If you, like me, missed this report when it first appeared last summer, visit the Institute of Medicine website to read the free PDF (or to order a copy).
Public health practice and health care delivery in the United States share a common goal: longer, healthier lives for all. Quality in health care is essential for achieving this goal and is a central focus of implementing the Affordable Care Act. However, the notion of quality in the public health system and more broadly in the multisectoral health system – public health, health care, and other partners – has received less attention. Identifying measures of quality for the healthy system is essential to the work of assessment and quality improvement, and for demonstrating accountability throughout these systems.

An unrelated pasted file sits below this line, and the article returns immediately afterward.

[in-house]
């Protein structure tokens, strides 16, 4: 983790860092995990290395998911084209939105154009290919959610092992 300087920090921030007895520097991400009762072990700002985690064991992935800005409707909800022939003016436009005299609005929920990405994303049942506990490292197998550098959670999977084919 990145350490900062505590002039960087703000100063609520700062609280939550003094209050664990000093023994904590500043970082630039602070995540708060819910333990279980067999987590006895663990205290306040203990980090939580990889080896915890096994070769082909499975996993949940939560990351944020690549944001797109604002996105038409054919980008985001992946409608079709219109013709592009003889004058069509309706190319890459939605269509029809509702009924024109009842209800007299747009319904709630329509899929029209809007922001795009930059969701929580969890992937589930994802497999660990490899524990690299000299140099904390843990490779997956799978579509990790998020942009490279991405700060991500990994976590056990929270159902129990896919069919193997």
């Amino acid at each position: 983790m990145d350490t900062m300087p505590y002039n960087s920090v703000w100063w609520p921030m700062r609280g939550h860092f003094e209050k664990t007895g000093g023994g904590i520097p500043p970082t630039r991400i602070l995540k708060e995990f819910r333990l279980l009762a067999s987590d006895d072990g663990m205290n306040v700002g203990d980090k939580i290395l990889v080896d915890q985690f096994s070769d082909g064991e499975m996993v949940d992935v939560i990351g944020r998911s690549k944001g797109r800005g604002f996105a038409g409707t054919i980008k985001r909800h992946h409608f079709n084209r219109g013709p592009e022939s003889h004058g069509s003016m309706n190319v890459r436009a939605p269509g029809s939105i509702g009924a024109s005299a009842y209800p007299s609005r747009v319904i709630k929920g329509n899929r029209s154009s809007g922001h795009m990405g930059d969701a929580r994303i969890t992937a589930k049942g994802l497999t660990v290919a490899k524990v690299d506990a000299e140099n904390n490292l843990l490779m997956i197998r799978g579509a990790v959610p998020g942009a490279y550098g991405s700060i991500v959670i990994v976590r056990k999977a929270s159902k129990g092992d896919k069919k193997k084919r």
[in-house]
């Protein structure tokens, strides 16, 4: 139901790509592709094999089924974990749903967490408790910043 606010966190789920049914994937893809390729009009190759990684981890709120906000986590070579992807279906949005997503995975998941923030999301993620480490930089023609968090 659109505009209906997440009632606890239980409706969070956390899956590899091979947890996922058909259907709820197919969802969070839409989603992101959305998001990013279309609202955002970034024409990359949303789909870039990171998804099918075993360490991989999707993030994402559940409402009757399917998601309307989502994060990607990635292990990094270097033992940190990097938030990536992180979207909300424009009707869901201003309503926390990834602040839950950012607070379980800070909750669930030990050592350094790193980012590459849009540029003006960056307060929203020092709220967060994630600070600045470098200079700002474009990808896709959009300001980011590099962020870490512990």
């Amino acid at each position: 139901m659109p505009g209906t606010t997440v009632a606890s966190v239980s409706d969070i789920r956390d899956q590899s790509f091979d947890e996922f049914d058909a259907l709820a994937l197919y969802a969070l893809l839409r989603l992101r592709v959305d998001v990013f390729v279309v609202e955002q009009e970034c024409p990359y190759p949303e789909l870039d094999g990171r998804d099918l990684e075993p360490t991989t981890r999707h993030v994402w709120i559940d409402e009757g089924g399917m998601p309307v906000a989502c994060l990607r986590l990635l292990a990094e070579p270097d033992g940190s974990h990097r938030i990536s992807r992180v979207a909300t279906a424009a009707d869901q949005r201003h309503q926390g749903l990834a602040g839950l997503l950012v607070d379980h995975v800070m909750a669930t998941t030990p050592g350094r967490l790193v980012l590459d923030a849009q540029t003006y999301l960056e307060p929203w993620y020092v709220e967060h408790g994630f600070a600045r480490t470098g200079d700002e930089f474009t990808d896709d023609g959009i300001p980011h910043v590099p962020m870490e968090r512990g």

The IOM was asked to examine the intersection of HHS’s public health quality effort and the Leading Health Indicators (LHIs) in Healthy People 2020, the nation’s 10-year agenda for advancing toward long, healthy lives for all. The IOM committee finds that every community should use measures of quality to monitor progress on the LHIs and recommends criteria for selecting measures of quality. The recommendations in the committee’s report are designed to inform and support the development, endorsement, promotion, and use of a unified and coherent set of quality measures useful across a range of settings.